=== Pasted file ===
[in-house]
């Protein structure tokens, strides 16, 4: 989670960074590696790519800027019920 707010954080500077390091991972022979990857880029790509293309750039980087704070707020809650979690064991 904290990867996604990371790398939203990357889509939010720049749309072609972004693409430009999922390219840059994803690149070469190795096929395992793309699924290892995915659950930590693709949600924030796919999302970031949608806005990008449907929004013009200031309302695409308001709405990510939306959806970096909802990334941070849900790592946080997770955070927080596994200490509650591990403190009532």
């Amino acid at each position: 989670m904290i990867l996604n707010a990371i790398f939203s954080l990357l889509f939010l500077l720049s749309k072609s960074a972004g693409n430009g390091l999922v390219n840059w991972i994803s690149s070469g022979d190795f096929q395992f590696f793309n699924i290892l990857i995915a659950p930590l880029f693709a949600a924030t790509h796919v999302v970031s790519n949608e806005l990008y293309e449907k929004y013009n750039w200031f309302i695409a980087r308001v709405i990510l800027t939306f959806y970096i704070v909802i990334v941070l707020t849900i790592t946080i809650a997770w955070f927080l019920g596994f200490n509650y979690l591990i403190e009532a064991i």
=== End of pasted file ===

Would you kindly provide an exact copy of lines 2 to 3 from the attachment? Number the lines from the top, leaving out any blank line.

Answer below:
């Protein structure tokens, strides 16, 4: 989670960074590696790519800027019920 707010954080500077390091991972022979990857880029790509293309750039980087704070707020809650979690064991 904290990867996604990371790398939203990357889509939010720049749309072609972004693409430009999922390219840059994803690149070469190795096929395992793309699924290892995915659950930590693709949600924030796919999302970031949608806005990008449907929004013009200031309302695409308001709405990510939306959806970096909802990334941070849900790592946080997770955070927080596994200490509650591990403190009532």
């Amino acid at each position: 989670m904290i990867l996604n707010a990371i790398f939203s954080l990357l889509f939010l500077l720049s749309k072609s960074a972004g693409n430009g390091l999922v390219n840059w991972i994803s690149s070469g022979d190795f096929q395992f590696f793309n699924i290892l990857i995915a659950p930590l880029f693709a949600a924030t790509h796919v999302v970031s790519n949608e806005l990008y293309e449907k929004y013009n750039w200031f309302i695409a980087r308001v709405i990510l800027t939306f959806y970096i704070v909802i990334v941070l707020t849900i790592t946080i809650a997770w955070f927080l019920g596994f200490n509650y979690l591990i403190e009532a064991i």